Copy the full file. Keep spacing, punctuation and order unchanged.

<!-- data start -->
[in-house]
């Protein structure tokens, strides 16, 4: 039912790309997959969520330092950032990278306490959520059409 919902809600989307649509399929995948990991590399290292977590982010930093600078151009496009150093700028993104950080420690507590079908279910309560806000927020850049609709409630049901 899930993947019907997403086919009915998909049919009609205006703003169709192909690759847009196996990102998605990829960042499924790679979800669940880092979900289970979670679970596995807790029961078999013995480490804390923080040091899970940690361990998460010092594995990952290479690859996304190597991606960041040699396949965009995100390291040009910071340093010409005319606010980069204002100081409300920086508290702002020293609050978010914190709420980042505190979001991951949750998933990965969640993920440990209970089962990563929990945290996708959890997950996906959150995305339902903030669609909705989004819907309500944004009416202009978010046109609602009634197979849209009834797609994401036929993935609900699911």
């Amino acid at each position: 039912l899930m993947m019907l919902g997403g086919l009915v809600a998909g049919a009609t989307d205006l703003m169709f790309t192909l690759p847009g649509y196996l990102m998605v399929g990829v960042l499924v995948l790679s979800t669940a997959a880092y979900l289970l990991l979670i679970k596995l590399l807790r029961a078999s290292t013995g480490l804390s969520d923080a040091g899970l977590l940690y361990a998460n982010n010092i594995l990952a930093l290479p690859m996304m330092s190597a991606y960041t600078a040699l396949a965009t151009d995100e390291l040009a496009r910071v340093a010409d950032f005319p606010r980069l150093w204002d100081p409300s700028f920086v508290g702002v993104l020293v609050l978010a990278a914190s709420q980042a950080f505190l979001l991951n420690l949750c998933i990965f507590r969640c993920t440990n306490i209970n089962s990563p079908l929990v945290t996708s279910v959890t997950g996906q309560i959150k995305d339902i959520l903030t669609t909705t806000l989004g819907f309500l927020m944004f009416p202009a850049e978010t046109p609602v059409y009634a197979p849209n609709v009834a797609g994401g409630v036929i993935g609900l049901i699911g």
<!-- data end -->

[in-house]
């Protein structure tokens, strides 16, 4: 039912790309997959969520330092950032990278306490959520059409 919902809600989307649509399929995948990991590399290292977590982010930093600078151009496009150093700028993104950080420690507590079908279910309560806000927020850049609709409630049901 899930993947019907997403086919009915998909049919009609205006703003169709192909690759847009196996990102998605990829960042499924790679979800669940880092979900289970979670679970596995807790029961078999013995480490804390923080040091899970940690361990998460010092594995990952290479690859996304190597991606960041040699396949965009995100390291040009910071340093010409005319606010980069204002100081409300920086508290702002020293609050978010914190709420980042505190979001991951949750998933990965969640993920440990209970089962990563929990945290996708959890997950996906959150995305339902903030669609909705989004819907309500944004009416202009978010046109609602009634197979849209009834797609994401036929993935609900699911």
């Amino acid at each position: 039912l899930m993947m019907l919902g997403g086919l009915v809600a998909g049919a009609t989307d205006l703003m169709f790309t192909l690759p847009g649509y196996l990102m998605v399929g990829v960042l499924v995948l790679s979800t669940a997959a880092y979900l289970l990991l979670i679970k596995l590399l807790r029961a078999s290292t013995g480490l804390s969520d923080a040091g899970l977590l940690y361990a998460n982010n010092i594995l990952a930093l290479p690859m996304m330092s190597a991606y960041t600078a040699l396949a965009t151009d995100e390291l040009a496009r910071v340093a010409d950032f005319p606010r980069l150093w204002d100081p409300s700028f920086v508290g702002v993104l020293v609050l978010a990278a914190s709420q980042a950080f505190l979001l991951n420690l949750c998933i990965f507590r969640c993920t440990n306490i209970n089962s990563p079908l929990v945290t996708s279910v959890t997950g996906q309560i959150k995305d339902i959520l903030t669609t909705t806000l989004g819907f309500l927020m944004f009416p202009a850049e978010t046109p609602v059409y009634a197979p849209n609709v009834a797609g994401g409630v036929i993935g609900l049901i699911g």